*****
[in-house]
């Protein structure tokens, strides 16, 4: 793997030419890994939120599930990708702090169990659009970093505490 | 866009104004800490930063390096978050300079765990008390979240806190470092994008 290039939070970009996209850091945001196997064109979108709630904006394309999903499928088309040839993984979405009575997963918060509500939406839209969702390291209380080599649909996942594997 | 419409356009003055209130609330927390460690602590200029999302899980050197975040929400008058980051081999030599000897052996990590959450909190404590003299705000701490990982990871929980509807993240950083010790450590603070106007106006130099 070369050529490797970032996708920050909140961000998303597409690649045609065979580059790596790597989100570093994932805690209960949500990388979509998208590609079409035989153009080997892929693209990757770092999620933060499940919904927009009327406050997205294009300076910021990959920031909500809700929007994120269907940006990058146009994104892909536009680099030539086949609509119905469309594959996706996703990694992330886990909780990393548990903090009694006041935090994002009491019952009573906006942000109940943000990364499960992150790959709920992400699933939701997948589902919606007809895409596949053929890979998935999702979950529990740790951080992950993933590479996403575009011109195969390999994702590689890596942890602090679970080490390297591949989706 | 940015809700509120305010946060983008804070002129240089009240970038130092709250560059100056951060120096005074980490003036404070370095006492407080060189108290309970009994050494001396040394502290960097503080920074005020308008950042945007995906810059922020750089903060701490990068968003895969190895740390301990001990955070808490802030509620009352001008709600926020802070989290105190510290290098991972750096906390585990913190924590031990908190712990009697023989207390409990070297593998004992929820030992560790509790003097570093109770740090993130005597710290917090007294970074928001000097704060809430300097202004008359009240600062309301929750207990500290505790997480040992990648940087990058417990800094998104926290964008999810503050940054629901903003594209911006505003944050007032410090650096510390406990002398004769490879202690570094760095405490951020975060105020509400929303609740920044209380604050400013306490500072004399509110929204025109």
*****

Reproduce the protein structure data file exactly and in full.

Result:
[in-house]
């Protein structure tokens, strides 16, 4: 793997030419890994939120599930990708702090169990659009970093505490 | 866009104004800490930063390096978050300079765990008390979240806190470092994008 290039939070970009996209850091945001196997064109979108709630904006394309999903499928088309040839993984979405009575997963918060509500939406839209969702390291209380080599649909996942594997 | 419409356009003055209130609330927390460690602590200029999302899980050197975040929400008058980051081999030599000897052996990590959450909190404590003299705000701490990982990871929980509807993240950083010790450590603070106007106006130099 070369050529490797970032996708920050909140961000998303597409690649045609065979580059790596790597989100570093994932805690209960949500990388979509998208590609079409035989153009080997892929693209990757770092999620933060499940919904927009009327406050997205294009300076910021990959920031909500809700929007994120269907940006990058146009994104892909536009680099030539086949609509119905469309594959996706996703990694992330886990909780990393548990903090009694006041935090994002009491019952009573906006942000109940943000990364499960992150790959709920992400699933939701997948589902919606007809895409596949053929890979998935999702979950529990740790951080992950993933590479996403575009011109195969390999994702590689890596942890602090679970080490390297591949989706 | 940015809700509120305010946060983008804070002129240089009240970038130092709250560059100056951060120096005074980490003036404070370095006492407080060189108290309970009994050494001396040394502290960097503080920074005020308008950042945007995906810059922020750089903060701490990068968003895969190895740390301990001990955070808490802030509620009352001008709600926020802070989290105190510290290098991972750096906390585990913190924590031990908190712990009697023989207390409990070297593998004992929820030992560790509790003097570093109770740090993130005597710290917090007294970074928001000097704060809430300097202004008359009240600062309301929750207990500290505790997480040992990648940087990058417990800094998104926290964008999810503050940054629901903003594209911006505003944050007032410090650096510390406990002398004769490879202690570094760095405490951020975060105020509400929303609740920044209380604050400013306490500072004399509110929204025109």